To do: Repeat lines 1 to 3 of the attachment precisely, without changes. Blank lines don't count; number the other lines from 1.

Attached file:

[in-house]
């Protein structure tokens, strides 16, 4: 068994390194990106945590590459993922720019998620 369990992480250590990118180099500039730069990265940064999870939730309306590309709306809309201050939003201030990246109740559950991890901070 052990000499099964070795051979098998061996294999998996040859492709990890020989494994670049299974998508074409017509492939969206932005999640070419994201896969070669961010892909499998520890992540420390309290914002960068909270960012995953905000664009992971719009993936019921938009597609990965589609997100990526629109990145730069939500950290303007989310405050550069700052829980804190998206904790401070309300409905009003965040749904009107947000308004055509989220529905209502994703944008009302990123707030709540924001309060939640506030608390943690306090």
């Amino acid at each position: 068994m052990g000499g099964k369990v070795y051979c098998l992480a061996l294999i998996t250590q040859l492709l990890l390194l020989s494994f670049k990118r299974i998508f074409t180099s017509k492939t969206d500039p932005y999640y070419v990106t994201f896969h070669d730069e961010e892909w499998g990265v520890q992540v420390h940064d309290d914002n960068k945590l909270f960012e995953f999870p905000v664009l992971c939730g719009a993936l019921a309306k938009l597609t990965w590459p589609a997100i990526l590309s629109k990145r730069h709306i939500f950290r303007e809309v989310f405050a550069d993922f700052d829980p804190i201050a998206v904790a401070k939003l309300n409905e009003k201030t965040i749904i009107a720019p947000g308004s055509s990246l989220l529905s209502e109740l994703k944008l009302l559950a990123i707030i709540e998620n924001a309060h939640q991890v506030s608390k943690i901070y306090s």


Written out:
[in-house]
């Protein structure tokens, strides 16, 4: 068994390194990106945590590459993922720019998620 369990992480250590990118180099500039730069990265940064999870939730309306590309709306809309201050939003201030990246109740559950991890901070 052990000499099964070795051979098998061996294999998996040859492709990890020989494994670049299974998508074409017509492939969206932005999640070419994201896969070669961010892909499998520890992540420390309290914002960068909270960012995953905000664009992971719009993936019921938009597609990965589609997100990526629109990145730069939500950290303007989310405050550069700052829980804190998206904790401070309300409905009003965040749904009107947000308004055509989220529905209502994703944008009302990123707030709540924001309060939640506030608390943690306090």
């Amino acid at each position: 068994m052990g000499g099964k369990v070795y051979c098998l992480a061996l294999i998996t250590q040859l492709l990890l390194l020989s494994f670049k990118r299974i998508f074409t180099s017509k492939t969206d500039p932005y999640y070419v990106t994201f896969h070669d730069e961010e892909w499998g990265v520890q992540v420390h940064d309290d914002n960068k945590l909270f960012e995953f999870p905000v664009l992971c939730g719009a993936l019921a309306k938009l597609t990965w590459p589609a997100i990526l590309s629109k990145r730069h709306i939500f950290r303007e809309v989310f405050a550069d993922f700052d829980p804190i201050a998206v904790a401070k939003l309300n409905e009003k201030t965040i749904i009107a720019p947000g308004s055509s990246l989220l529905s209502e109740l994703k944008l009302l559950a990123i707030i709540e998620n924001a309060h939640q991890v506030s608390k943690i901070y306090s």